MISSION - It was a tough gig.
Annie Tester's experience as Nixyaawii Community School's first principal proved intense and chaotic, interspersed with moments of joy and pride. As Tester gets ready to leave Nixyaawii and start teaching in her home town of Pilot Rock, she took some time this week to reflect on the past three years of highs and lows.
High points included the school's first graduation ceremony and Nixyaawii's selection in 2006 as the state's Charter School of the Year. Low moments included a student dying in a tragic auto accident this winter and recent struggles to curb escalating behavioral problems.
Tester was hired about a month before Nixyaawii opened its doors in the fall of 2004. In her office, she found no blueprint or instruction manual on how to run a brand-new American Indian charter school.
It was a steep learning curve, she said, as she stepped into a trio of responsibilities - superintendent, principal and athletic director.
"It was a feeling of being overwhelmed," she said, "a feeling that something needed to be done and not knowing what it was."
The athletic director duties proved most daunting at first.
"The OSAA (Oregon School Activities Association) rule book stayed open on my table almost all the time that first year," Tester said.
Together, she and her staff crafted curriculum and other elements of Nixyaawii's program. Brian Purnell, a teacher at Nixyaawii, remembers a flurry of teachers' meetings.
"We didn't have a handbook," said Purnell. "We didn't have anything."
Tester's biggest reward came at the end of the first year.
"Absolutely the best memory was that first graduation - it was beautiful," Tester said. "I could feel the walls of the gymnasium expanding with the pride - it was truly amazing to me."
The 24-hour-a-day nature of the job, however, consumed Tester and took its toll on her sleep. She spent many restless nights struggling with school matters. Though her decision to retire was not easy, she's ready to pass the baton to someone else.
"I don't feel like I'm the best person to carry on - I'm tired," she said. "I know I have to let go."
Tester's staff is a tight-knit group that even has its own secret handshake. She is proud of their use of a cutting-edge method called "project-based curriculum," which sounds dry and boring, but really is quite the opposite. It's simply a way to combine the three Rs and other skills in the same project.
The school's Elder Portrait Project is an example of the method. Each student selected a tribal elder and interviewed the person. Along the way, the students took photographs, wrote stories and made posters, incorporating language and history. The knowledge goes down like a sugar pill.
"You sneak it in to them," Tester said. "You teach it in such a way they don't even know they're being taught."
She will miss watching students as they figure out how to be successful.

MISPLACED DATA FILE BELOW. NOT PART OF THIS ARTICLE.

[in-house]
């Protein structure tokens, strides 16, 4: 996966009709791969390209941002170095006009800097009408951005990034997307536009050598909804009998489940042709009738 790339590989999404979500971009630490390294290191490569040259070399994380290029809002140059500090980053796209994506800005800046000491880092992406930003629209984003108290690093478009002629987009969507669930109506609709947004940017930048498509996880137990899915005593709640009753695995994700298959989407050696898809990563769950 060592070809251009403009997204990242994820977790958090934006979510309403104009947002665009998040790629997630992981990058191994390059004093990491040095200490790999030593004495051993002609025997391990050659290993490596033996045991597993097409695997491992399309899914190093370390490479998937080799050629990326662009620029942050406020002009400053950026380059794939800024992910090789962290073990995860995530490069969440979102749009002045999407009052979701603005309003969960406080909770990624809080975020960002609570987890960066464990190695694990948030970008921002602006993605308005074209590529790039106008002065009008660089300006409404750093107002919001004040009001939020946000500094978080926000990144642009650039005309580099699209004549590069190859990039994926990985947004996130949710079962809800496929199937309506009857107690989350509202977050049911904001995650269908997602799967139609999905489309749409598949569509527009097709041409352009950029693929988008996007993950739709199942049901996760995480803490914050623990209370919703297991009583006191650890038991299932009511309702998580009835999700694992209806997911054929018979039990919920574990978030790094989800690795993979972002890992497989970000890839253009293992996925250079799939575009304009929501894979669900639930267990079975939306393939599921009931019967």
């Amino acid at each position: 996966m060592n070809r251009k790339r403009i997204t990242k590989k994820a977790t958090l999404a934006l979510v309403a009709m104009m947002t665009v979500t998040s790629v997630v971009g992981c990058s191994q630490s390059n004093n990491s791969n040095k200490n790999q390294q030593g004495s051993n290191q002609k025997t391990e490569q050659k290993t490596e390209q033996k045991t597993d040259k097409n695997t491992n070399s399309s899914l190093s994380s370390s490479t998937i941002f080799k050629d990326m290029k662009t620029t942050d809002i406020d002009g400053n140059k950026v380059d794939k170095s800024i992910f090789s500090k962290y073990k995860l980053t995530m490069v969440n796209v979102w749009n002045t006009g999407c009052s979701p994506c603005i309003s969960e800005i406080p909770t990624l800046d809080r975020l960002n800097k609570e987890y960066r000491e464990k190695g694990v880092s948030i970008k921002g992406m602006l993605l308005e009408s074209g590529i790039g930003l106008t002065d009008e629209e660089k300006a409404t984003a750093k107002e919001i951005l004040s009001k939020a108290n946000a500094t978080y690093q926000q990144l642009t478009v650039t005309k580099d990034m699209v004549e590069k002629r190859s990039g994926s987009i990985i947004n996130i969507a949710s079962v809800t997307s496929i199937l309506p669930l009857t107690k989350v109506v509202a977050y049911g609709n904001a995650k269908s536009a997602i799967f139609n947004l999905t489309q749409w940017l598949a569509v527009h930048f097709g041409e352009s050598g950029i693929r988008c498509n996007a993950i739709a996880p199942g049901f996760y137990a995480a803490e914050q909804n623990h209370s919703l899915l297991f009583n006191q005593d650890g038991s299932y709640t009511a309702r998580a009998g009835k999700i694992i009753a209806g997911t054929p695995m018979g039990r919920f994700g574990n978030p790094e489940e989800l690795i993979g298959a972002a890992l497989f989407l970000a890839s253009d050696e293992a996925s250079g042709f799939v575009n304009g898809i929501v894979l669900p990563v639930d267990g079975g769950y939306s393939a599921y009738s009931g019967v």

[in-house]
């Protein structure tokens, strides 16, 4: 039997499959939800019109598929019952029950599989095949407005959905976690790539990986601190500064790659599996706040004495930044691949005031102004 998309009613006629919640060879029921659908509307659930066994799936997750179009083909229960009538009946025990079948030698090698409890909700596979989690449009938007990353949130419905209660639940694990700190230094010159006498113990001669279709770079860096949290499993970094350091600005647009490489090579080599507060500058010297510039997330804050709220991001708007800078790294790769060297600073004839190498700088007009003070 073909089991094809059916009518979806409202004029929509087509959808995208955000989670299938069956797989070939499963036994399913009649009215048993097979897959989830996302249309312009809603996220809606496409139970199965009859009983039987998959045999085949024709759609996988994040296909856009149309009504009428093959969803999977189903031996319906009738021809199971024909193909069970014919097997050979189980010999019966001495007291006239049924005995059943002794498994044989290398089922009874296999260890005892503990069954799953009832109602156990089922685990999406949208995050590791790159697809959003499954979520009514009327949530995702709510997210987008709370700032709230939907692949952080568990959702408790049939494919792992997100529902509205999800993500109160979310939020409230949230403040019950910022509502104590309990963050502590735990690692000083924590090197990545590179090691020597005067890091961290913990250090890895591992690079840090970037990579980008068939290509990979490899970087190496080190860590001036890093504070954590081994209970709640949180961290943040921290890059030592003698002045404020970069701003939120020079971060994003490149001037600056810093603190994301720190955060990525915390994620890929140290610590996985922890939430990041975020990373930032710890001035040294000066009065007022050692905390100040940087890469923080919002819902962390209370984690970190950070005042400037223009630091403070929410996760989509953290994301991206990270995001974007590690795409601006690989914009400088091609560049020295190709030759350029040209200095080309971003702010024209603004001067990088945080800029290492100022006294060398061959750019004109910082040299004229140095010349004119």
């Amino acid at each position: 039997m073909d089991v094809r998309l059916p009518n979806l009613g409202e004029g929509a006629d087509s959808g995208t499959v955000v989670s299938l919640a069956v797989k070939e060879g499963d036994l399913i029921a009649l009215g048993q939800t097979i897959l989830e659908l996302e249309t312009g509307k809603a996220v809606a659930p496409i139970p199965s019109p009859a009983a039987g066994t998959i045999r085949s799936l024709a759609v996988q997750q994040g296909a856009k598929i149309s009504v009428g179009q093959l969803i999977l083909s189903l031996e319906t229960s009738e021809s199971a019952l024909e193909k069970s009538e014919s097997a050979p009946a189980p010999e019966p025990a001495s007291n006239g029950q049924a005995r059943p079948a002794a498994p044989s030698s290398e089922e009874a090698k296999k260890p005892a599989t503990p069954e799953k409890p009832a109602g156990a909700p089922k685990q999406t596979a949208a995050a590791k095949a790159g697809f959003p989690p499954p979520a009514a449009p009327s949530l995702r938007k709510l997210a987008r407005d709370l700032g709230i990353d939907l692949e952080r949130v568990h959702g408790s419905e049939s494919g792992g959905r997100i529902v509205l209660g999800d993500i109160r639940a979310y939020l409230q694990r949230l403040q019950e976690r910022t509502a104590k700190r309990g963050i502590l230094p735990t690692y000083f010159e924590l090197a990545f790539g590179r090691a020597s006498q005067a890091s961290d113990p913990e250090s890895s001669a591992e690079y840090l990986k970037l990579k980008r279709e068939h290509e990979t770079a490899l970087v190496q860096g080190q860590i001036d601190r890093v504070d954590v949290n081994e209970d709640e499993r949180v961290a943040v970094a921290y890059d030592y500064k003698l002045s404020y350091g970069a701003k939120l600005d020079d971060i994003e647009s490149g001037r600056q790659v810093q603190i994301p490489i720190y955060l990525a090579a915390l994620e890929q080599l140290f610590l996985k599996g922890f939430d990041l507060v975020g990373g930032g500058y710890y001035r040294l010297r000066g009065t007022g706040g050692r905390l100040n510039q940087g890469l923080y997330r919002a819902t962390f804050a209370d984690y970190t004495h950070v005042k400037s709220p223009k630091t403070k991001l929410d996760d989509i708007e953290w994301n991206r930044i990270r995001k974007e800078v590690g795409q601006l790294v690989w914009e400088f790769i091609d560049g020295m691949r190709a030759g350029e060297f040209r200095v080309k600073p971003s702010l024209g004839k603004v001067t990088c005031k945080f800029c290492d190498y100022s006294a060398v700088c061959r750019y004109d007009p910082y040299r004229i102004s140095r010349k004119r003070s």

"One of her strong suits is she believes in people," Purnell said. "With students, she believes in redemption."
"Be they in trouble or be they not, you can find a nugget of something that will make them successful if you dig deep enough," Tester said.
She also will miss daily immersion into the American Indian culture. Though she didn't know much about it when she started, the traditions quickly grew on Tester.
"I found a very deep spiritual part of myself because of it," she said.
Her lack of American Indian background also made her the butt of a few fun-loving jokes. The tribe's language instructor, Fred Hill, someone Tester has know since first grade, was one reason for that.
"He has teased me the whole way along," Tester said, laughing. "But whenever I had a question, I went to Fred."
Though Hill amused himself by teaching her some non-existent Indian words, he also pointed out blunders that could cause her embarrassment.
Tester recalled one day when Hill played a joke on her, much to his students' amusement.
"Fred was teaching the students how to set up teepees correctly," she said. "At one point, he said, 'Here Annie - take this teepee pole and when we need it, we'll ask for it.' "
Tester stood, holding the heavy pole for a long time - until she noticed the teepee looked complete. Hill and the students burst out laughing at the comical look on her face.
"My pole wasn't going anywhere, they just wanted me to be out of the way," she said, laughing. "I had no clue."
Purnell said he will miss Tester's flexibility and innovation.
"She's always been willing to try a different approach to make things work," he said.
Tester is helping hire the new principal, then will head to Pilot Rock to teach a specialty reading class and performing arts at the town's high school. She said Nixyaawii was an incredibly interesting stop along life's journey, but she's ready to move on.
"It's just another stepping stone in my adventure," Tester said.